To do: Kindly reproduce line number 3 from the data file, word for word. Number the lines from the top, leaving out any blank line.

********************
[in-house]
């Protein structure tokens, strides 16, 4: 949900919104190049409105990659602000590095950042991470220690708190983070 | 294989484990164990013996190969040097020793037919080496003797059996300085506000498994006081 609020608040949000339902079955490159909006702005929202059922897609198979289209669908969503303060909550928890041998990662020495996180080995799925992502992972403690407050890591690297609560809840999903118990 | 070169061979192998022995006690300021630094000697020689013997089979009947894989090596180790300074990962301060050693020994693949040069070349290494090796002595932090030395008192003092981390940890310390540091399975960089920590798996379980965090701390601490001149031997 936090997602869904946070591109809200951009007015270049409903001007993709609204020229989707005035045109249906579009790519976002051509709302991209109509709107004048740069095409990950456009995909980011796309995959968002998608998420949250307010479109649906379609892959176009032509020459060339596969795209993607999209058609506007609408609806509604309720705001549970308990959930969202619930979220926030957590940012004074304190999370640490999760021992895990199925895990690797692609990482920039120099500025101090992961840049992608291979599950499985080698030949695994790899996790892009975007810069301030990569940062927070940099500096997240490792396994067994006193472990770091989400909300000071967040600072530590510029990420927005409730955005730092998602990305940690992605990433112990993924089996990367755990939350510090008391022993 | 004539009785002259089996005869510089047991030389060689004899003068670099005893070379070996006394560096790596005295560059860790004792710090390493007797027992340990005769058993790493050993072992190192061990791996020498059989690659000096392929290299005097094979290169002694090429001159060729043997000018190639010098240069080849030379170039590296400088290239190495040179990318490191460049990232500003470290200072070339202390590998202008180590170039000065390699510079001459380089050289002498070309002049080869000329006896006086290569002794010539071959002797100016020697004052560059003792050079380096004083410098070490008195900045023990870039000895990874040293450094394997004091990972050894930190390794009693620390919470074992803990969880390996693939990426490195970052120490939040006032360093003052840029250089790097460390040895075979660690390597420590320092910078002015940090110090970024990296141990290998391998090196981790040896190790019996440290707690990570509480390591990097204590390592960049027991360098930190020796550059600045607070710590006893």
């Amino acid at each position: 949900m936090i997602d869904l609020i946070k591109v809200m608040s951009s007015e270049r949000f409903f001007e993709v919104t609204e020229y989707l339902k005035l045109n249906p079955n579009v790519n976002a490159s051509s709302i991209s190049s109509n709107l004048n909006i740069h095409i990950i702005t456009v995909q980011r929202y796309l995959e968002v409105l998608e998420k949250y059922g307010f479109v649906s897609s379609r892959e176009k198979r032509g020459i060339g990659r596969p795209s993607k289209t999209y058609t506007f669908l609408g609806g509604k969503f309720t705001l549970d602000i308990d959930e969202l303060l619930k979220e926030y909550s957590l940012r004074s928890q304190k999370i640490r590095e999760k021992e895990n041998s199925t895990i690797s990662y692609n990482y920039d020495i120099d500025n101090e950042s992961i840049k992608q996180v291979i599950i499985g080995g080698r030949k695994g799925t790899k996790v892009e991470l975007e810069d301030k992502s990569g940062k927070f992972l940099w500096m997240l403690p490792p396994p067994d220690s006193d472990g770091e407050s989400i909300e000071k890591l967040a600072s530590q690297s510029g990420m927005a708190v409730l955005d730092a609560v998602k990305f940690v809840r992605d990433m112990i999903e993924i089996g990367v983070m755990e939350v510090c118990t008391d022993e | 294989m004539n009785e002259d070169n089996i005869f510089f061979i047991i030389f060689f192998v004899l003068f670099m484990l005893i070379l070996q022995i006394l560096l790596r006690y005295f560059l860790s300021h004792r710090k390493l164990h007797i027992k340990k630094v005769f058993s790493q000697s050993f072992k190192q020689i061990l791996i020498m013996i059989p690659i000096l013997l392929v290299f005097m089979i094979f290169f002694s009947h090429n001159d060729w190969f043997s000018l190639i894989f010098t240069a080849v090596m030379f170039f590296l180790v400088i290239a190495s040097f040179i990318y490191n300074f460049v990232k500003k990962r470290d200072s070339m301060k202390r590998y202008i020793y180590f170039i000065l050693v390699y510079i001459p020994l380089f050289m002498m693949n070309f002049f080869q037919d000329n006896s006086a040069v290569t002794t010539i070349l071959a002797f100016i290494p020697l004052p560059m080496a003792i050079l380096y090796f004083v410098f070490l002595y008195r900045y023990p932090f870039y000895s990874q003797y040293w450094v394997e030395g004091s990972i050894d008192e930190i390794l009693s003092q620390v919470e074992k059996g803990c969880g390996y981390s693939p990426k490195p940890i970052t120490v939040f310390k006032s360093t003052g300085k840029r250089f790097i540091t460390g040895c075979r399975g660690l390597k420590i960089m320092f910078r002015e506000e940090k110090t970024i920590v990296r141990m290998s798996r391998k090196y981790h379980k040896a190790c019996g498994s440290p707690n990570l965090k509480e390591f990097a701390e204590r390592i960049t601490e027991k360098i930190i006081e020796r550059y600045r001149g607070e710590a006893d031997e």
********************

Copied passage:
């Amino acid at each position: 949900m936090i997602d869904l609020i946070k591109v809200m608040s951009s007015e270049r949000f409903f001007e993709v919104t609204e020229y989707l339902k005035l045109n249906p079955n579009v790519n976002a490159s051509s709302i991209s190049s109509n709107l004048n909006i740069h095409i990950i702005t456009v995909q980011r929202y796309l995959e968002v409105l998608e998420k949250y059922g307010f479109v649906s897609s379609r892959e176009k198979r032509g020459i060339g990659r596969p795209s993607k289209t999209y058609t506007f669908l609408g609806g509604k969503f309720t705001l549970d602000i308990d959930e969202l303060l619930k979220e926030y909550s957590l940012r004074s928890q304190k999370i640490r590095e999760k021992e895990n041998s199925t895990i690797s990662y692609n990482y920039d020495i120099d500025n101090e950042s992961i840049k992608q996180v291979i599950i499985g080995g080698r030949k695994g799925t790899k996790v892009e991470l975007e810069d301030k992502s990569g940062k927070f992972l940099w500096m997240l403690p490792p396994p067994d220690s006193d472990g770091e407050s989400i909300e000071k890591l967040a600072s530590q690297s510029g990420m927005a708190v409730l955005d730092a609560v998602k990305f940690v809840r992605d990433m112990i999903e993924i089996g990367v983070m755990e939350v510090c118990t008391d022993e | 294989m004539n009785e002259d070169n089996i005869f510089f061979i047991i030389f060689f192998v004899l003068f670099m484990l005893i070379l070996q022995i006394l560096l790596r006690y005295f560059l860790s300021h004792r710090k390493l164990h007797i027992k340990k630094v005769f058993s790493q000697s050993f072992k190192q020689i061990l791996i020498m013996i059989p690659i000096l013997l392929v290299f005097m089979i094979f290169f002694s009947h090429n001159d060729w190969f043997s000018l190639i894989f010098t240069a080849v090596m030379f170039f590296l180790v400088i290239a190495s040097f040179i990318y490191n300074f460049v990232k500003k990962r470290d200072s070339m301060k202390r590998y202008i020793y180590f170039i000065l050693v390699y510079i001459p020994l380089f050289m002498m693949n070309f002049f080869q037919d000329n006896s006086a040069v290569t002794t010539i070349l071959a002797f100016i290494p020697l004052p560059m080496a003792i050079l380096y090796f004083v410098f070490l002595y008195r900045y023990p932090f870039y000895s990874q003797y040293w450094v394997e030395g004091s990972i050894d008192e930190i390794l009693s003092q620390v919470e074992k059996g803990c969880g390996y981390s693939p990426k490195p940890i970052t120490v939040f310390k006032s360093t003052g300085k840029r250089f790097i540091t460390g040895c075979r399975g660690l390597k420590i960089m320092f910078r002015e506000e940090k110090t970024i920590v990296r141990m290998s798996r391998k090196y981790h379980k040896a190790c019996g498994s440290p707690n990570l965090k509480e390591f990097a701390e204590r390592i960049t601490e027991k360098i930190i006081e020796r550059y600045r001149g607070e710590a006893d031997e």